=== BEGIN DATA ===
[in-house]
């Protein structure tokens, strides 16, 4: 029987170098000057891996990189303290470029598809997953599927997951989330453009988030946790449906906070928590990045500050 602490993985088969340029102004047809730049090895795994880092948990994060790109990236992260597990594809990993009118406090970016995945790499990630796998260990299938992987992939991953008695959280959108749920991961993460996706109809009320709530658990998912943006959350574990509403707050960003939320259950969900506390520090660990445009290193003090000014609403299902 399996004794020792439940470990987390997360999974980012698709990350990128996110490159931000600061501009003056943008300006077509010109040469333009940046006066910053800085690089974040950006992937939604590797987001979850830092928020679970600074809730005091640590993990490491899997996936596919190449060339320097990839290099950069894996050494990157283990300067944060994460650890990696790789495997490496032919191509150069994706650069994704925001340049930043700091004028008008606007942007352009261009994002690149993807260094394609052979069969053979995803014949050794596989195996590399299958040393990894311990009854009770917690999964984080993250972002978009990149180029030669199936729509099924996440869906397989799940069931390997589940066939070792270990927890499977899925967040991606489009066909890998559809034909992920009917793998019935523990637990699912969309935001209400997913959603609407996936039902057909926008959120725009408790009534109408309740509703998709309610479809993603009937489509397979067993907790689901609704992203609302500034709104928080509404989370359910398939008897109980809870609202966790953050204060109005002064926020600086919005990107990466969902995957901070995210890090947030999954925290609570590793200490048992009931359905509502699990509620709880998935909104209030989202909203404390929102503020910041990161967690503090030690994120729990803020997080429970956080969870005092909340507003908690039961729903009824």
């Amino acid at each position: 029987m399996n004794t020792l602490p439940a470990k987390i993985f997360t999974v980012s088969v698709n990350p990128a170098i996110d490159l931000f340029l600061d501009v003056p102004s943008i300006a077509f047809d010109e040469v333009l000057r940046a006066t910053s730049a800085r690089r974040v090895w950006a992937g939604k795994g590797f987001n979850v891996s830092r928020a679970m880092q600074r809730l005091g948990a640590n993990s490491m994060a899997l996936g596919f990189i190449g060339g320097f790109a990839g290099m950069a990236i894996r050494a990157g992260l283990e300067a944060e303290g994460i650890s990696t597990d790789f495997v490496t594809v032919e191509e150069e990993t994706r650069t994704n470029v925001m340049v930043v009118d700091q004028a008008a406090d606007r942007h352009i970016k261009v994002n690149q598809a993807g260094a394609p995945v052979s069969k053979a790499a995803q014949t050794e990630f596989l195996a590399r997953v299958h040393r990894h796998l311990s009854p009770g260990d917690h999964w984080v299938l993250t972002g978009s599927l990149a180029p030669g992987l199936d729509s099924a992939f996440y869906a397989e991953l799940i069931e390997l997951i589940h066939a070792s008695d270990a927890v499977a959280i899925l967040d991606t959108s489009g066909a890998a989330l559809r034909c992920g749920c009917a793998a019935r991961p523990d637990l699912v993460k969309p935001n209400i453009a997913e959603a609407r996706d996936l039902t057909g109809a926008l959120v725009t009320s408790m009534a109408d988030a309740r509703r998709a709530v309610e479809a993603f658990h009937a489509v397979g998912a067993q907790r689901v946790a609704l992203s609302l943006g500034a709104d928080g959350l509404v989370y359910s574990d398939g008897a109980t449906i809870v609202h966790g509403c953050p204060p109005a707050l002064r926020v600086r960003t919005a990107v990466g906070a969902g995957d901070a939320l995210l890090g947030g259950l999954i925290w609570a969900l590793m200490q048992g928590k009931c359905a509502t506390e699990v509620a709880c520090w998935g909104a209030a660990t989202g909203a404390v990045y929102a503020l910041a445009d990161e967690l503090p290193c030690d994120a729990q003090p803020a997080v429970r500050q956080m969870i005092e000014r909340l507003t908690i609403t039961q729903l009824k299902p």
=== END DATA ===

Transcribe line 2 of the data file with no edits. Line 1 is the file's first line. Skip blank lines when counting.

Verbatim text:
């Protein structure tokens, strides 16, 4: 029987170098000057891996990189303290470029598809997953599927997951989330453009988030946790449906906070928590990045500050 602490993985088969340029102004047809730049090895795994880092948990994060790109990236992260597990594809990993009118406090970016995945790499990630796998260990299938992987992939991953008695959280959108749920991961993460996706109809009320709530658990998912943006959350574990509403707050960003939320259950969900506390520090660990445009290193003090000014609403299902 399996004794020792439940470990987390997360999974980012698709990350990128996110490159931000600061501009003056943008300006077509010109040469333009940046006066910053800085690089974040950006992937939604590797987001979850830092928020679970600074809730005091640590993990490491899997996936596919190449060339320097990839290099950069894996050494990157283990300067944060994460650890990696790789495997490496032919191509150069994706650069994704925001340049930043700091004028008008606007942007352009261009994002690149993807260094394609052979069969053979995803014949050794596989195996590399299958040393990894311990009854009770917690999964984080993250972002978009990149180029030669199936729509099924996440869906397989799940069931390997589940066939070792270990927890499977899925967040991606489009066909890998559809034909992920009917793998019935523990637990699912969309935001209400997913959603609407996936039902057909926008959120725009408790009534109408309740509703998709309610479809993603009937489509397979067993907790689901609704992203609302500034709104928080509404989370359910398939008897109980809870609202966790953050204060109005002064926020600086919005990107990466969902995957901070995210890090947030999954925290609570590793200490048992009931359905509502699990509620709880998935909104209030989202909203404390929102503020910041990161967690503090030690994120729990803020997080429970956080969870005092909340507003908690039961729903009824």